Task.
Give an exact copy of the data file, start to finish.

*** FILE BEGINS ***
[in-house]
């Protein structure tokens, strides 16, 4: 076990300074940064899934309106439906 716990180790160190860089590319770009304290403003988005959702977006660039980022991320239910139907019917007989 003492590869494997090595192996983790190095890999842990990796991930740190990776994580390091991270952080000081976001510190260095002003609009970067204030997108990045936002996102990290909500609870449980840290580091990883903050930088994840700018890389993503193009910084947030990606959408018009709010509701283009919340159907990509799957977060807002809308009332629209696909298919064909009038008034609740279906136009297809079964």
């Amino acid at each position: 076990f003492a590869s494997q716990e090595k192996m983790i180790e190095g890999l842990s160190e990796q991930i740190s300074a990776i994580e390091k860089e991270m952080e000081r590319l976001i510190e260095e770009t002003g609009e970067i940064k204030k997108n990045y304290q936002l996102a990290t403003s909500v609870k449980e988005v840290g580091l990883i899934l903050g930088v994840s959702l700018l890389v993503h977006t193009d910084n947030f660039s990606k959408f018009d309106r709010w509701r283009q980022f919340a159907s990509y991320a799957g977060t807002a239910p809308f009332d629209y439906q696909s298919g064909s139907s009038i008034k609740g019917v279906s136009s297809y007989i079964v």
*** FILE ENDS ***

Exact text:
[in-house]
């Protein structure tokens, strides 16, 4: 076990300074940064899934309106439906 716990180790160190860089590319770009304290403003988005959702977006660039980022991320239910139907019917007989 003492590869494997090595192996983790190095890999842990990796991930740190990776994580390091991270952080000081976001510190260095002003609009970067204030997108990045936002996102990290909500609870449980840290580091990883903050930088994840700018890389993503193009910084947030990606959408018009709010509701283009919340159907990509799957977060807002809308009332629209696909298919064909009038008034609740279906136009297809079964």
């Amino acid at each position: 076990f003492a590869s494997q716990e090595k192996m983790i180790e190095g890999l842990s160190e990796q991930i740190s300074a990776i994580e390091k860089e991270m952080e000081r590319l976001i510190e260095e770009t002003g609009e970067i940064k204030k997108n990045y304290q936002l996102a990290t403003s909500v609870k449980e988005v840290g580091l990883i899934l903050g930088v994840s959702l700018l890389v993503h977006t193009d910084n947030f660039s990606k959408f018009d309106r709010w509701r283009q980022f919340a159907s990509y991320a799957g977060t807002a239910p809308f009332d629209y439906q696909s298919g064909s139907s009038i008034k609740g019917v279906s136009s297809y007989i079964v």